Before you enjoy a long hike, embark on a family camping trip or even spend some time in your garden or yard, remember to protect yourself from ticks.

Don't let ticks take a bite out of your summer

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Summer is here and it’s time for some outdoor fun. But before you enjoy a long hike, embark on a family camping trip or even spend some time in your garden or yard, remember to protect yourself from ticks – and other unexpected guests that may be lurking outdoors! Ticks, in particular, can attach to any part of your body and can spread Lyme disease through their bites.

So, what is Lyme disease and how do I get it?

  • Lyme disease, or borrelia burgdorferi, is a disease that’s spread through the bite of infected ticks. It can lead to fever, headaches, rash and other serious complications involving your heart, joints and nervous system.
  • Infected ticks can bite you anywhere, but are often found in hard to see areas such as your armpit, scalp or groin. In most cases, the infected tick is attached for 36-48 hours before the Lyme disease bacteria is transmitted to you.

How can I avoid getting bitten by a tick?

  • When enjoying the great outdoors, try to stay away from heavily wooded and/or bushy areas with high grass.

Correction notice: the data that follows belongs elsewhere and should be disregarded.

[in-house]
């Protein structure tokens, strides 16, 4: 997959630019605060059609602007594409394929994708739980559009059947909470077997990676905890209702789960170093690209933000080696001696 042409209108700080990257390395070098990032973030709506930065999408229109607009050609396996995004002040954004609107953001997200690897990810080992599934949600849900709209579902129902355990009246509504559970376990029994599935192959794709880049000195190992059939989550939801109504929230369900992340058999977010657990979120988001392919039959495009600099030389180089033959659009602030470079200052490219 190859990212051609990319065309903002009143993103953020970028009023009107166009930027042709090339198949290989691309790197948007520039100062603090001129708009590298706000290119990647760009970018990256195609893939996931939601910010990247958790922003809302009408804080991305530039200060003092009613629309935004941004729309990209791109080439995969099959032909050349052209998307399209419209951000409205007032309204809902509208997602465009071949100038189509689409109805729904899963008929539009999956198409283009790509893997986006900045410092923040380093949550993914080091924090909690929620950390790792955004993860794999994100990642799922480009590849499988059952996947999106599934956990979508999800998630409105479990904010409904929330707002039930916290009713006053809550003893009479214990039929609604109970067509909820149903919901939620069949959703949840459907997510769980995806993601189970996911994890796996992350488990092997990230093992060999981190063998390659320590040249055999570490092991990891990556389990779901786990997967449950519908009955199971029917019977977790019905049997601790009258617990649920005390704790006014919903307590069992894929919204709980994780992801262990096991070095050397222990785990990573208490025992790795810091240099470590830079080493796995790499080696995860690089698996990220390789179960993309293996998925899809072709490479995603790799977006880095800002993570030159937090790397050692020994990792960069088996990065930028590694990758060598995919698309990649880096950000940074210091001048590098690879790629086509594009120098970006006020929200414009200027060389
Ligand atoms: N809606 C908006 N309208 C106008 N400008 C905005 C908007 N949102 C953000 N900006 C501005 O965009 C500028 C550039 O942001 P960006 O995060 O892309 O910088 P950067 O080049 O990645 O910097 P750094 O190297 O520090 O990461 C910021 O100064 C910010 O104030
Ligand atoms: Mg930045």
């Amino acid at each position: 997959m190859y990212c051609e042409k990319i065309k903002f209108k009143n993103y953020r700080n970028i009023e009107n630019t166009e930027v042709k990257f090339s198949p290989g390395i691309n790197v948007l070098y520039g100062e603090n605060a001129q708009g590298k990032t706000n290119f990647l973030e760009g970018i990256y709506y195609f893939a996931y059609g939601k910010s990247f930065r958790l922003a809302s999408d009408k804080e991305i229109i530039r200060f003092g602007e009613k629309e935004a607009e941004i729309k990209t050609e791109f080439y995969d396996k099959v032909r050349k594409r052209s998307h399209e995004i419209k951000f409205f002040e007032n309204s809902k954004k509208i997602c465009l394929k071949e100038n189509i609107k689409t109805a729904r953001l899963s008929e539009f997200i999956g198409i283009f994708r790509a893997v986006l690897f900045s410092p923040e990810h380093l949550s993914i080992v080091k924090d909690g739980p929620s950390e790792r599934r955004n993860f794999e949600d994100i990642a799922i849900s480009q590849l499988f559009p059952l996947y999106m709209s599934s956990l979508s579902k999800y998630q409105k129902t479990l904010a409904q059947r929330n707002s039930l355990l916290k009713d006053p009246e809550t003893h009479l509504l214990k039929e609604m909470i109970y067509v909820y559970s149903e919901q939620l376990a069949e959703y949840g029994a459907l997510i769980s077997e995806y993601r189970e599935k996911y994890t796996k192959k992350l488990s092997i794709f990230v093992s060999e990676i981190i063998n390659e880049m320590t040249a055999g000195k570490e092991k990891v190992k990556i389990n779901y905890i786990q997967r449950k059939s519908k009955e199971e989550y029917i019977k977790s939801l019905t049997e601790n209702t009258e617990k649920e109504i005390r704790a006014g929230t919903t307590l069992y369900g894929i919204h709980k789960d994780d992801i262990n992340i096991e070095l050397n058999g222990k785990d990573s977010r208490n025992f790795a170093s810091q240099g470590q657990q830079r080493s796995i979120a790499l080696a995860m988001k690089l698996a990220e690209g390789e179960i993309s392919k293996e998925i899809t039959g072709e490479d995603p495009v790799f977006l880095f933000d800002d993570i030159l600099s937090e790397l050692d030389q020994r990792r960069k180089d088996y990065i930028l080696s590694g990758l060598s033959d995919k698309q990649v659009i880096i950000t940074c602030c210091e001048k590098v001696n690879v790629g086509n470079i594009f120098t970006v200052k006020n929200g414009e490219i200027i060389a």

• If you do take a hike or walk along a trail, always stay in the center of the trail
  • No matter the outdoor activity, always wear repellents that contain 20-30% DEET on exposed skin. When applying repellent to kids, parents should follow the product application instructions and take care to avoid their hands, eyes, and mouth.
  • If camping, treat clothing and gear, such as boots, pants, socks and tents, with products that contain 0.5% permethrin.

I’ve been outdoors. How do I go about checking for ticks?

  • Within two hours of coming inside, take a bath or shower.
  • Conduct a full body check for signs of ticks – and remember that they lurk in small or hard to reach spots.
  • Also, remember to thoroughly examine your gear and pets.

I found a tick on me. How can I remove it at home?

  • As soon as you find it, grab the tick as close to the skin’s surface with fine-tipped tweezers. Then, pull upward with steady even pressure.
  • Try not to twist or jerk the tick as this can cause parts to break off and remain in your skin. If part of the tick does break off, it’s best to contact your doctor.
  • After removing the tick, thoroughly clean the bite area with rubbing alcohol, an iodine scrub, or soap and water.

If I find a tick on me, do I need to call my doctor?

  • If you develop a rash or fever within several weeks of removing a tick, please contact your doctor immediately.
  • If not, just be sure to tell your doctor about any recent tick bites during your next visit. Make sure to let them know when the bite occurred and where you most likely acquired the tick.